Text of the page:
Have Your Say
Melbourne City Council is asking you to choose one of four options for bike lanes along the full length of Latrobe Street. The options include two kerbside separated lanes and two other options which place the bike lane between parked cars and moving traffic. Whatever design is chosen will be used for the entire length of the street, from Spring Street to Spencer Street, linking to the existing lanes on the bridge down to Docklands.
Which option should I go for?
Melbourne BUG supports Option 2
We know that a feeling of being unsafe is a major deterrent to riding in the Melbourne CBD. In 2008, 5 out of 10 cyclists indicated they felt unsafe cycling in the city of Melbourne. We believe that option 2 is the safest and the most likely to encourage more timid riders, as well as protecting existing riders.
Option 2 is for separated kerbside lanes on the inside of parked cars. These are similar to Swanston Street north of Victoria Street going up towards Victoria University. There is a wide, raised area between parked cars and bikes, giving plenty of room for car doors to open without going anywhere near you as you ride by. Car passengers step out onto this buffer, which is also wide enough for wheelchairs and prams, without impinging on the bike lane. The lane is wide enough for two bikes to ride side-by-side or for overtaking.
The Swanston Street north lanes have been successful in increasing bike trips and lowering the crash rate.
HAVE YOUR SAY: To support our recommended option, fill out the survey. and select option 2.
What are the other options?
Options 3 and 4 – unseparated bike lanes (green paint), similar to Queensberry Street
Options 3 and 4 are unseparated bike lanes on the outside of parked cars. Because they offer no separation from fast cars, they are less safe and more intimidating for potential cyclists. They place bicycles on the traffic side of parked cars, where they are vulnerable to dooring but also incursions into the bike lane by fast-moving traffic.
The highest quality lanes of this type are in Queensberry Street, but as you can see here, motor vehicles frequently use the wide bike lane as a spare traffic lane, often travelling a whole block in the bike lane, or double parking there. They look to the driver just like a traffic lane.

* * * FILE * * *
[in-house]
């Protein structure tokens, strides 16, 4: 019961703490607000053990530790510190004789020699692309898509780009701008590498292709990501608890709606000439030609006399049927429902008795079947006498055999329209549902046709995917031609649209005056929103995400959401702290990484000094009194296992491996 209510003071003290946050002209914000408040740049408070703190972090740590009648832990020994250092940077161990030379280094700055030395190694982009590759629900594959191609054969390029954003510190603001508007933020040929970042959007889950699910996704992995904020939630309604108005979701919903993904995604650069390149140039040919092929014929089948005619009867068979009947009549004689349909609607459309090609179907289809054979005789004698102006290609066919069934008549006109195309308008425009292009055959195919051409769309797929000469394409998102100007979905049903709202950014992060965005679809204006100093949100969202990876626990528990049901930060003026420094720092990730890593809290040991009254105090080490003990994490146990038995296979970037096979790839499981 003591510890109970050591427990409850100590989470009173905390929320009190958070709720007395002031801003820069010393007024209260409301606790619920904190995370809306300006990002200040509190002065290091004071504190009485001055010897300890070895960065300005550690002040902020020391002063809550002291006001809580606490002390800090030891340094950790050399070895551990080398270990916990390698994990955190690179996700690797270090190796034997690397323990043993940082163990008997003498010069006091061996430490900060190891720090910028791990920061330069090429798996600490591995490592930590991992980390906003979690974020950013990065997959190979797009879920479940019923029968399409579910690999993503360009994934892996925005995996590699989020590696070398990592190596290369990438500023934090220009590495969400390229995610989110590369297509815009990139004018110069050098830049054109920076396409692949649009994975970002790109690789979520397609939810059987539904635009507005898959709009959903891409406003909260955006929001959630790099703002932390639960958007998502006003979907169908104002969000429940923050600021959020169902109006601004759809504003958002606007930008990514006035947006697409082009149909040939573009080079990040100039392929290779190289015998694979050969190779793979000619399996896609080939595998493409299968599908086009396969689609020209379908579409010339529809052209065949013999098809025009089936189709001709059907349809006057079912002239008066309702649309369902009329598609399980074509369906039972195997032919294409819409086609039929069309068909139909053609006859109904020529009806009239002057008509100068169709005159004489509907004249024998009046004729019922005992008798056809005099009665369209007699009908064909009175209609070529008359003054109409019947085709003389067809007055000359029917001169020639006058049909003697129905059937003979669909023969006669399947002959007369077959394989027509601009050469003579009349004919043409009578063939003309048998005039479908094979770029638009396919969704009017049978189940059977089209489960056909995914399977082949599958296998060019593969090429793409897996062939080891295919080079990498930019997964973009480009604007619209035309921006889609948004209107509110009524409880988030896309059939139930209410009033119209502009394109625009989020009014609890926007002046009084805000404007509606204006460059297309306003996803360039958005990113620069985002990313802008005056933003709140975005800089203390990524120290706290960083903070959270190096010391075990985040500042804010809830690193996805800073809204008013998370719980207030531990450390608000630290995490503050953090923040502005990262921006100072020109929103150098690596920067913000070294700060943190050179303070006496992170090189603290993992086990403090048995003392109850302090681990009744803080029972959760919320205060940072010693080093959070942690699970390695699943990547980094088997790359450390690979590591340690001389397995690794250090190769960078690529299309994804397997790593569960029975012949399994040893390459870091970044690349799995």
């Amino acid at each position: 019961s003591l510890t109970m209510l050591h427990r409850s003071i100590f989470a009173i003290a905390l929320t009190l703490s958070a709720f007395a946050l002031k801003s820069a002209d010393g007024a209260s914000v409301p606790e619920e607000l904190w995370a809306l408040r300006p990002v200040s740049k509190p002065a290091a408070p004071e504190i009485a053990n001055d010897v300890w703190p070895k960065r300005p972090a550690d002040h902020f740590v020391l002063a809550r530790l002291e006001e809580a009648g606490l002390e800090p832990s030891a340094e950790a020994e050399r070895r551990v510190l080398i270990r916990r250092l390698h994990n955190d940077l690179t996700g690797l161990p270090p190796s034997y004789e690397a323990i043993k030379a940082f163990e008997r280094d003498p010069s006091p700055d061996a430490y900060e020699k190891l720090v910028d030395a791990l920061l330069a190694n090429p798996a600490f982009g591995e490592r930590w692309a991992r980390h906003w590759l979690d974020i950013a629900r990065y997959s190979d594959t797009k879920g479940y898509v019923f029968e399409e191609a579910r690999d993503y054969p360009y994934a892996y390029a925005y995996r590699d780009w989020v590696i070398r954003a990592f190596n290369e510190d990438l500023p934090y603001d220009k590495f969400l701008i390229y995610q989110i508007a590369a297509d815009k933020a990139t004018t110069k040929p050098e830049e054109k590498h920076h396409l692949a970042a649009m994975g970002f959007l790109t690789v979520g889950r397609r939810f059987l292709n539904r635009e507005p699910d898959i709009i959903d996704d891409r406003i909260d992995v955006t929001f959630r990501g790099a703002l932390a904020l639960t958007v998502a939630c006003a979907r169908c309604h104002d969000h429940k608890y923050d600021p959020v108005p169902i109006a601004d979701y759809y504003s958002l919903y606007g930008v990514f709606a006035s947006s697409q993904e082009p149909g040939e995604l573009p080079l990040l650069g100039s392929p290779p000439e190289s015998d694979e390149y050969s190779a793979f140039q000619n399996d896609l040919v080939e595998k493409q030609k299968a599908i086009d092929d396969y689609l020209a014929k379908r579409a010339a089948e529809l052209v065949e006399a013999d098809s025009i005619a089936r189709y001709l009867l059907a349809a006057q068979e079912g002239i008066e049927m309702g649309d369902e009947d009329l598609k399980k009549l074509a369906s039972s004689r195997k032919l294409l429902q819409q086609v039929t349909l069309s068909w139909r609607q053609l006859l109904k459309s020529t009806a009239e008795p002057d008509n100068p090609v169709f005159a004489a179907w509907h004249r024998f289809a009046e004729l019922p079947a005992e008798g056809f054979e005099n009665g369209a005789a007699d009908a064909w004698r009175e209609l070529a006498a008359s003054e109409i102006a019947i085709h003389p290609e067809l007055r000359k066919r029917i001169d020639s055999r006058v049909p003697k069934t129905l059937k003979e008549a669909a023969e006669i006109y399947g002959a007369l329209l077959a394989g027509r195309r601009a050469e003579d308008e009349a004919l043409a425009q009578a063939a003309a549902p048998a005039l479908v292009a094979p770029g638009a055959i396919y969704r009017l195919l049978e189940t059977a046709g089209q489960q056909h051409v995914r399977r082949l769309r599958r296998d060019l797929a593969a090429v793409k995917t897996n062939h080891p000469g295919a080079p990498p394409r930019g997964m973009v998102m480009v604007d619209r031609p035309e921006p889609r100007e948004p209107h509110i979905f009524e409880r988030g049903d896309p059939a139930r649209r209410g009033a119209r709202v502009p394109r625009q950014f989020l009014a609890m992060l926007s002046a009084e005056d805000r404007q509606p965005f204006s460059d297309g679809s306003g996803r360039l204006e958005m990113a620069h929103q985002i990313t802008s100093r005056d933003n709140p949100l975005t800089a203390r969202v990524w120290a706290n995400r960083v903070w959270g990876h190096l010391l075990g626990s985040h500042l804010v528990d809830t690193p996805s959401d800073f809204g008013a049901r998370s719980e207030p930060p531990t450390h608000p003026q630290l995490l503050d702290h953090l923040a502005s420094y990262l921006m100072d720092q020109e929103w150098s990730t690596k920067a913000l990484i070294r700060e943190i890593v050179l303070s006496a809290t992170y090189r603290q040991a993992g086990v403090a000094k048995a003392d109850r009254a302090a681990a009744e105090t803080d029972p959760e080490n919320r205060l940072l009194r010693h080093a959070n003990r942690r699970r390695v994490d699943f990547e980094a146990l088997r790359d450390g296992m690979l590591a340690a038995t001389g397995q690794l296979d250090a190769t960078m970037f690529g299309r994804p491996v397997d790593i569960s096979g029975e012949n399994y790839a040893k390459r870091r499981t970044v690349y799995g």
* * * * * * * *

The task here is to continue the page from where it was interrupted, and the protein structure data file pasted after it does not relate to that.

Option 1 – two-tiered footpath
Option 1 is a raised footpath which places you slightly lower than the pedestrians and just higher than the cars. Option 1 is OK, but more difficult and expensive to engineer than Option 2, so we believe it is less likely to be used widely. Option 1 is also less well separated from pedestrians and the car door zone, and less obvious to passengers getting in their cars. This may mean it is more likely to be obstructed.
Option 2b – narrowing the footpath to maintain a car lane
In the longer consultation paper, option 2 has been divided into 2a and 2b. In the survey, option 2a and 2b are both covered by option 2. We understand the council didn’t separate 2a and 2b in the consultation because they wanted to keep it simple and avoid confusing people.
Option 2b spends an extra $12 million dollars to narrow the already crowded footpath, reducing pedestrian space in order to maintain two car lanes and facilitate fast cars. Latrobe Street is not congested and this will encourage high speeds, which are dangerous for all road users, especially in the crowded CBD. It will also make for a less pleasant urban environment.
We’ll be telling the council that we don’t want 2b, and we also expect walking and public transport groups to. If you select option 2, you can also make a comment in the survey telling the council you want 2a, not 2b.
Where can I find out more?
You can view details about the options here.
Melbourne Times article on Melbourne, Yarra and Darebin councils all with projects for separated bike lanes.